Polishing the full diameter

The CNC machines must also be able to handle the full dimensions of large aspheres. Many CNC machines conveniently describe their range of motion in their title — for example, CNC100, CNC200, and CNC300 indicate ranges of motion of 100, 200, and 300 mm, respectively.

Figure 2. The maximum peak powers available for long-pulse and ultrafast lasers have increased over time. Courtesy of See Reference 1.


Figure 2. The maximum peak powers available for long-pulse and ultrafast lasers have increased over time. Courtesy of Reference 1.

The range of motion gives an indication of the maximum diameter of a lens that can be manufactured, but the exact range of motion needed for a certain diameter is determined by the lens shape and the machines’ kinematics.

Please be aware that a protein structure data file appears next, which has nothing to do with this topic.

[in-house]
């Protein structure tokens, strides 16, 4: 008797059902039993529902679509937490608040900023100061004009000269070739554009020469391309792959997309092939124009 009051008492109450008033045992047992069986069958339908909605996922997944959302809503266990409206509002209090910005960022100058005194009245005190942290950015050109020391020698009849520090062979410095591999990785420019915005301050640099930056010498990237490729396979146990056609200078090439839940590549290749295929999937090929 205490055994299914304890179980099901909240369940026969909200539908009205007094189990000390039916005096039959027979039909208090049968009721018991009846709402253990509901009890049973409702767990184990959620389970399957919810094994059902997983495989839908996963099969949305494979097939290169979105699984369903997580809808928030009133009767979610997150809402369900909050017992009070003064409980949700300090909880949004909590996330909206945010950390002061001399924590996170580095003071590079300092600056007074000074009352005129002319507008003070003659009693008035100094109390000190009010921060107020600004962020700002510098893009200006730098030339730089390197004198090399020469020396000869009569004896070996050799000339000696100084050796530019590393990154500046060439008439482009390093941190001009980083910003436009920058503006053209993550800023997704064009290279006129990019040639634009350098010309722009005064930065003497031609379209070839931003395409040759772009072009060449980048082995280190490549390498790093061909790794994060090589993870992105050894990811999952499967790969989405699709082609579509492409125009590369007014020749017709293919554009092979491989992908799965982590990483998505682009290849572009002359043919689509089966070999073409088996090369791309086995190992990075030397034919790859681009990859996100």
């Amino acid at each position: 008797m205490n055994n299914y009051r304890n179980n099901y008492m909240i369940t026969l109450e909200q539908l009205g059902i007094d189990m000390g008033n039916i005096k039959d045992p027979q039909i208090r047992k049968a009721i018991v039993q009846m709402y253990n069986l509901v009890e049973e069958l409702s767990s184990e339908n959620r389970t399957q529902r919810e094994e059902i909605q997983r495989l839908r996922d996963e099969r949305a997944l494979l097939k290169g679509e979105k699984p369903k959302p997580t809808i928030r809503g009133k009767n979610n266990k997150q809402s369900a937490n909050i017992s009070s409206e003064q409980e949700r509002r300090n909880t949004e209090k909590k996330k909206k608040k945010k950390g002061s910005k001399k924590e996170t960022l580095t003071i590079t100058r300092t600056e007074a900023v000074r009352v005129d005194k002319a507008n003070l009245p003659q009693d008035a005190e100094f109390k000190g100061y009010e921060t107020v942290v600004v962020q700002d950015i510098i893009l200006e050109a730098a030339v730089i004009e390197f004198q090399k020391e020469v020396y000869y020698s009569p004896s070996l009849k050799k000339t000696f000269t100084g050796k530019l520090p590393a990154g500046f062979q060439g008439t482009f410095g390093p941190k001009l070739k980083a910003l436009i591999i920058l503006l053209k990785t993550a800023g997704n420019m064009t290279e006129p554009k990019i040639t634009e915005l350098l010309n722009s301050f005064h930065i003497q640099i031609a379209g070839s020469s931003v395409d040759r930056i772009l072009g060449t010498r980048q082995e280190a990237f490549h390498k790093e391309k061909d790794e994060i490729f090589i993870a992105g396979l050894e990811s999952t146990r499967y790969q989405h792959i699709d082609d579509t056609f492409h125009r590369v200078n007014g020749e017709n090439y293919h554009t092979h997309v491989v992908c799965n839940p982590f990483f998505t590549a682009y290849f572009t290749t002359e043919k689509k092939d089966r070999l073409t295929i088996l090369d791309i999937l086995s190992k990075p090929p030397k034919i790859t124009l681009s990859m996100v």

For example, assume that a polishing tool is moved from one side of a lens to the other side, while the orientation of the tool is maintained normal to the surface. The distance that the tool moves horizontally is greater for a convex lens than for a concave lens because the tool must move past the edges of the lens to fully polish to the edges of the surface (Figure 3).

Figure 3. To fully shape the edges of a convex lens, the range of motion for a computer numerical control (CNC) aspheric grinding and polishing machine must be greater than the diameter of the lens. The range of motion requirement is larger for convex lenses (a) than for concave lenses (b).